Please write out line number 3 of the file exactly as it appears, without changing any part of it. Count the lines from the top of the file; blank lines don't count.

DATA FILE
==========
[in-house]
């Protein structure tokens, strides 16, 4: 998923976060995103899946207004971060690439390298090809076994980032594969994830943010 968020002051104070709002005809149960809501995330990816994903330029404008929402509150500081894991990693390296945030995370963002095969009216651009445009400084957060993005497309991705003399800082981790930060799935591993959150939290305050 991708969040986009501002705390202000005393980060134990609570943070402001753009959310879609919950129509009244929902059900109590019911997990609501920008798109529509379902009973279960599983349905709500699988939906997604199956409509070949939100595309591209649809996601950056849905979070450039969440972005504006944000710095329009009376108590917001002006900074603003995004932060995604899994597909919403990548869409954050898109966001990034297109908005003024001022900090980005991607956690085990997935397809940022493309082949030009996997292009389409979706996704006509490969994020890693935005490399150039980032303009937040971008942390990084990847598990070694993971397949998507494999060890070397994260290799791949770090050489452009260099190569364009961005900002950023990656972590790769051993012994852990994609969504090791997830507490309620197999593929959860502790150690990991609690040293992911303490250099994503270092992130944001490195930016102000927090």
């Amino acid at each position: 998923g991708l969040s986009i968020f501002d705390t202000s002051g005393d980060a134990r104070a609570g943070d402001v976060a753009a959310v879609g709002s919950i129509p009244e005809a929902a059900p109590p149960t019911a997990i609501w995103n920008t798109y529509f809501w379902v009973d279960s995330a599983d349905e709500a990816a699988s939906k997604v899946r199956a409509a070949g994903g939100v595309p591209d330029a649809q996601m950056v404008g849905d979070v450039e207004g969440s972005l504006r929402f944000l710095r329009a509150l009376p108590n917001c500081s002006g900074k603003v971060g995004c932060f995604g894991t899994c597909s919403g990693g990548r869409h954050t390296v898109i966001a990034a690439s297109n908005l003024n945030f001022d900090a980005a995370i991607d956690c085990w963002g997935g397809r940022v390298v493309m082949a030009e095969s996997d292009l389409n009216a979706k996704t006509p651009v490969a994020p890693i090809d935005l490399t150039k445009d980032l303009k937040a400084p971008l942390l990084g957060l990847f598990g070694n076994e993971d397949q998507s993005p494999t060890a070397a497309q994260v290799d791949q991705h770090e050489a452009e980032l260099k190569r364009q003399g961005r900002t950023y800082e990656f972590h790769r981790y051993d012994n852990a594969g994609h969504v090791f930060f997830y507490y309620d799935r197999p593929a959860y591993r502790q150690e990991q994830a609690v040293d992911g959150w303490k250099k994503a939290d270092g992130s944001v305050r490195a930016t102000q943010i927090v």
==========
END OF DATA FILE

């Amino acid at each position: 998923g991708l969040s986009i968020f501002d705390t202000s002051g005393d980060a134990r104070a609570g943070d402001v976060a753009a959310v879609g709002s919950i129509p009244e005809a929902a059900p109590p149960t019911a997990i609501w995103n920008t798109y529509f809501w379902v009973d279960s995330a599983d349905e709500a990816a699988s939906k997604v899946r199956a409509a070949g994903g939100v595309p591209d330029a649809q996601m950056v404008g849905d979070v450039e207004g969440s972005l504006r929402f944000l710095r329009a509150l009376p108590n917001c500081s002006g900074k603003v971060g995004c932060f995604g894991t899994c597909s919403g990693g990548r869409h954050t390296v898109i966001a990034a690439s297109n908005l003024n945030f001022d900090a980005a995370i991607d956690c085990w963002g997935g397809r940022v390298v493309m082949a030009e095969s996997d292009l389409n009216a979706k996704t006509p651009v490969a994020p890693i090809d935005l490399t150039k445009d980032l303009k937040a400084p971008l942390l990084g957060l990847f598990g070694n076994e993971d397949q998507s993005p494999t060890a070397a497309q994260v290799d791949q991705h770090e050489a452009e980032l260099k190569r364009q003399g961005r900002t950023y800082e990656f972590h790769r981790y051993d012994n852990a594969g994609h969504v090791f930060f997830y507490y309620d799935r197999p593929a959860y591993r502790q150690e990991q994830a609690v040293d992911g959150w303490k250099k994503a939290d270092g992130s944001v305050r490195a930016t102000q943010i927090v």